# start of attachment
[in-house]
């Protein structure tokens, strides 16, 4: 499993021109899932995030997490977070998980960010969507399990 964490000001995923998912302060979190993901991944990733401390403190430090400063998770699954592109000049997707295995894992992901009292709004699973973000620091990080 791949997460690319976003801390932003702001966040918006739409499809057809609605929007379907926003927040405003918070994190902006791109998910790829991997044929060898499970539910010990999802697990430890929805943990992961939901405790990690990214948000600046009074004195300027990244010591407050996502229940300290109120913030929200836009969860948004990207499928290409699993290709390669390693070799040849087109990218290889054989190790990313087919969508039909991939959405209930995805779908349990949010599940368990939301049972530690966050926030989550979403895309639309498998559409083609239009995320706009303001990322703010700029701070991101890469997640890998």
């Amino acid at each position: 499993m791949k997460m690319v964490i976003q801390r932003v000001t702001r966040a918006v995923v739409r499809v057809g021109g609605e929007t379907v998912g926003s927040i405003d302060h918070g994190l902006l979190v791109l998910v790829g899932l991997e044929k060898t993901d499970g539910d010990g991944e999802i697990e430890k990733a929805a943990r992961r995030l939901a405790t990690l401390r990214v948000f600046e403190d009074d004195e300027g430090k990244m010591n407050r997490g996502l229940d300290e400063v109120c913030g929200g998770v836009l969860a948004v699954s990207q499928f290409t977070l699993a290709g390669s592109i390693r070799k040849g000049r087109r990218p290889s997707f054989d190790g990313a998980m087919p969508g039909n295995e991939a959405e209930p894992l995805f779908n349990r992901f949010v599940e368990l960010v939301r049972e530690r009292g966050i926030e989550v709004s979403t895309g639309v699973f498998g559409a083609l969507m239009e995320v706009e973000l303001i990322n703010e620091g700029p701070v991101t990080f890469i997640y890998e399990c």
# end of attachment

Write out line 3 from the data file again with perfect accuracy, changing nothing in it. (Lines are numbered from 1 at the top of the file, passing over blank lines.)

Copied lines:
């Amino acid at each position: 499993m791949k997460m690319v964490i976003q801390r932003v000001t702001r966040a918006v995923v739409r499809v057809g021109g609605e929007t379907v998912g926003s927040i405003d302060h918070g994190l902006l979190v791109l998910v790829g899932l991997e044929k060898t993901d499970g539910d010990g991944e999802i697990e430890k990733a929805a943990r992961r995030l939901a405790t990690l401390r990214v948000f600046e403190d009074d004195e300027g430090k990244m010591n407050r997490g996502l229940d300290e400063v109120c913030g929200g998770v836009l969860a948004v699954s990207q499928f290409t977070l699993a290709g390669s592109i390693r070799k040849g000049r087109r990218p290889s997707f054989d190790g990313a998980m087919p969508g039909n295995e991939a959405e209930p894992l995805f779908n349990r992901f949010v599940e368990l960010v939301r049972e530690r009292g966050i926030e989550v709004s979403t895309g639309v699973f498998g559409a083609l969507m239009e995320v706009e973000l303001i990322n703010e620091g700029p701070v991101t990080f890469i997640y890998e399990c």